[Greear offered an example of a gay couple attending The Summit who became Christians: “Bottom line, we told them they could not become members until the marriage was dissolved, but we embraced them as part of the community while they were working through it.”]

The LGBT debate is a microcosm of the whole religious liberty issue. CEOs of companies at our church are unsure how to lead. Many have gay [employees] and have no problem with that. There’s a difference between having gay employees and being actively involved in the promotion of that lifestyle. Some threats to religious liberty are governmental, some societal.

It is more difficult to live out the Christian confession consistently in the public square today. I don’t want to compare that persecution to what our brothers and sisters are going through around the world because it’s not the same …. but Christians are no longer seen in our society as having the moral high ground.

Funding the Mission

TEXAN: Do you support the Cooperative Program?

GREEAR: Absolutely. One of my goals is to increase the Cooperative Program level of giving in the SBC. There are several ways this can happen. First, churches ought to be giving more to the Cooperative Program. Second, we want to encourage our state conventions to give more of the money, to be more efficient with the money to get it overseas [Greear expressed gratitude for state conventions that give large percentages through CP].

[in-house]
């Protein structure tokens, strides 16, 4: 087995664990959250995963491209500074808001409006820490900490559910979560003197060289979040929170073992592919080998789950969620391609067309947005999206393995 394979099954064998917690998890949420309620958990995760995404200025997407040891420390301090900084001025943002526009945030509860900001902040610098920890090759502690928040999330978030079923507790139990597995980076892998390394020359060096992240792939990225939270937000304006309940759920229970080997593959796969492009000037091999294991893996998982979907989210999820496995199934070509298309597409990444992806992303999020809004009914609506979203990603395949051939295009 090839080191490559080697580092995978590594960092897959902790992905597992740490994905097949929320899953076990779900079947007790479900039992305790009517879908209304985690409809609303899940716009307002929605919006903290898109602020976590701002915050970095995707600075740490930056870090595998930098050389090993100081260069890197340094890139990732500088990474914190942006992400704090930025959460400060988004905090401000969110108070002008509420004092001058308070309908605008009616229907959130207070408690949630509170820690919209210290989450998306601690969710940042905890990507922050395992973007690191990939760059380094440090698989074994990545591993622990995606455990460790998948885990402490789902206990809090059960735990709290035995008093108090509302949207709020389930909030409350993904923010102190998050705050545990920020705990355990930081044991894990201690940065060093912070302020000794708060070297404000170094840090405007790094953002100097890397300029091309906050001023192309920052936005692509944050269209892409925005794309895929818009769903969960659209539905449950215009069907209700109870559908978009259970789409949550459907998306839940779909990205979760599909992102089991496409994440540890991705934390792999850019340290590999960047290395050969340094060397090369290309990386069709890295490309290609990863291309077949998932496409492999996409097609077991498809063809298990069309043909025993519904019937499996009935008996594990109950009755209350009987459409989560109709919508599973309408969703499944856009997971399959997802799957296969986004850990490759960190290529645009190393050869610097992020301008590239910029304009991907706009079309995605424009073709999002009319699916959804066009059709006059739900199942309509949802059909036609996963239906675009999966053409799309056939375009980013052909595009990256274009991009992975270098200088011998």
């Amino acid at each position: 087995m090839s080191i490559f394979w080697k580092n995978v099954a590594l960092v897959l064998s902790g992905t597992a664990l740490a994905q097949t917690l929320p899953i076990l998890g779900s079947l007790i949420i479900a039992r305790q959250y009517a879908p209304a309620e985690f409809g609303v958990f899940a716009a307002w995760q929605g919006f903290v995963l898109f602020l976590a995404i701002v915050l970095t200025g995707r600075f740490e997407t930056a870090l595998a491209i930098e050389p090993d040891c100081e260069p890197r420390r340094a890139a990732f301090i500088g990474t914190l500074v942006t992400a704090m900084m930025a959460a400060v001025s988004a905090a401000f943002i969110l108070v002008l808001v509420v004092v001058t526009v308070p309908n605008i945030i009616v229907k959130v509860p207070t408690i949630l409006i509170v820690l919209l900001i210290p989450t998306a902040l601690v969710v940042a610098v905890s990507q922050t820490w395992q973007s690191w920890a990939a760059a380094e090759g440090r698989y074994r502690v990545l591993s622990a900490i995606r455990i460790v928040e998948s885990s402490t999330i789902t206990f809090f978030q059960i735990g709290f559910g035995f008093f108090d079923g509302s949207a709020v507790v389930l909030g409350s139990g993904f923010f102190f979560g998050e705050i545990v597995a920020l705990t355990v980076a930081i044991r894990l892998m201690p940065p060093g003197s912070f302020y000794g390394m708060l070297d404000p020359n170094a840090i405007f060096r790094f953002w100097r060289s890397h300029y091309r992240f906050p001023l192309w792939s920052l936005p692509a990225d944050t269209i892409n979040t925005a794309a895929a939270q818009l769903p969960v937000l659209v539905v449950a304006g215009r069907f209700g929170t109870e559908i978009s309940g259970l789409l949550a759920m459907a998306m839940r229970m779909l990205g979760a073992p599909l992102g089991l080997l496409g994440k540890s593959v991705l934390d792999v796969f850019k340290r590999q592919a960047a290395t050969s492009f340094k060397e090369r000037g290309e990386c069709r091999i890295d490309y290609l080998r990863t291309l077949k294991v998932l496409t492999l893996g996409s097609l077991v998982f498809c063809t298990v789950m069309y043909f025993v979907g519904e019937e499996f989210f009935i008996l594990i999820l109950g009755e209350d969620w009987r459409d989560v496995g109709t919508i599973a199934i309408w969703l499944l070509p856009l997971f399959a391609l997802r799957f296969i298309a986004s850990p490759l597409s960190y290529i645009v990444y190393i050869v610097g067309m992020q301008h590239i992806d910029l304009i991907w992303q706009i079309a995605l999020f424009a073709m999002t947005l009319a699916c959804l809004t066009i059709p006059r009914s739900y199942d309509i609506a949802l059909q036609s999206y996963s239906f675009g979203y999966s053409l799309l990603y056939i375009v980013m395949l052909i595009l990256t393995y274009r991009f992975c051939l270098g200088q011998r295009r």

A third category we must recognize is that some churches will choose to give cooperatively but not through traditional CP structures. We need to give them the freedom to do that and recognize that is their prerogative.

It wouldn’t be good to go back to what is called societal giving— which is where everybody picks their favorite entity. We don’t want that.

If your church is not involved in a state convention, it may be wisest to give separate from a state convention. Ultimately, I believe a rising tide raises all ships; the more we celebrate all of the Great Commission giving we see in the SBC, the more we’ll see CP giving rise.

TEXAN: Are state conventions important?

GREEAR: Our church is involved in our state convention. Of the churches we have planted in North Carolina, one of the pastors is on the state board of directors, and yes, such involvement is great. I would encourage it. I also recognize there are some that may choose to get involved in other things.

TEXAN: Any comments on the influence of Calvinism?

GREEAR: The Bible teaches about God’s priorities in salvation, that he draws people to him. There are also things we do in evangelism that make a real difference. The Bible teaches that, also. These are tensions to be managed, not contradictions to be resolved. Some of these reformed doctrines are in that category. God is sovereign in the salvation process, but what we do really does make a difference. That’s the tension.

TEXAN: Lastly, what is your stance on alcohol use?

GREEAR: I choose not to use alcohol. To me, it’s not an issue. I choose not to drink for reasons of wisdom and witness. I have Christian friends who don’t hold that conviction. I consider them full brothers and sisters in Christ.